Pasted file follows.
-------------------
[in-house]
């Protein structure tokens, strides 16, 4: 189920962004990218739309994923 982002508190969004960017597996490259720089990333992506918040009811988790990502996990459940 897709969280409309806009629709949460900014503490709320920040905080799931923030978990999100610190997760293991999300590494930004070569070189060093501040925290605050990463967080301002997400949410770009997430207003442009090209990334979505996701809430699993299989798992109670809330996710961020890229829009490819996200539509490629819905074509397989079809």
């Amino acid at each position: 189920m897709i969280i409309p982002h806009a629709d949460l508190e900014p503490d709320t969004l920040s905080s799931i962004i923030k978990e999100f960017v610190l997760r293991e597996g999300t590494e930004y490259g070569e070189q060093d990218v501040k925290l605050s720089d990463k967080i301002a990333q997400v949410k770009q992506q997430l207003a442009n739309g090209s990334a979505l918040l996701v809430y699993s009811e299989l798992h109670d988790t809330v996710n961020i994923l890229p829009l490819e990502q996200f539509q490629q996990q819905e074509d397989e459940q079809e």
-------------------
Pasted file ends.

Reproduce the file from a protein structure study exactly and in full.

[in-house]
């Protein structure tokens, strides 16, 4: 189920962004990218739309994923 982002508190969004960017597996490259720089990333992506918040009811988790990502996990459940 897709969280409309806009629709949460900014503490709320920040905080799931923030978990999100610190997760293991999300590494930004070569070189060093501040925290605050990463967080301002997400949410770009997430207003442009090209990334979505996701809430699993299989798992109670809330996710961020890229829009490819996200539509490629819905074509397989079809």
């Amino acid at each position: 189920m897709i969280i409309p982002h806009a629709d949460l508190e900014p503490d709320t969004l920040s905080s799931i962004i923030k978990e999100f960017v610190l997760r293991e597996g999300t590494e930004y490259g070569e070189q060093d990218v501040k925290l605050s720089d990463k967080i301002a990333q997400v949410k770009q992506q997430l207003a442009n739309g090209s990334a979505l918040l996701v809430y699993s009811e299989l798992h109670d988790t809330v996710n961020i994923l890229p829009l490819e990502q996200f539509q490629q996990q819905e074509d397989e459940q079809e």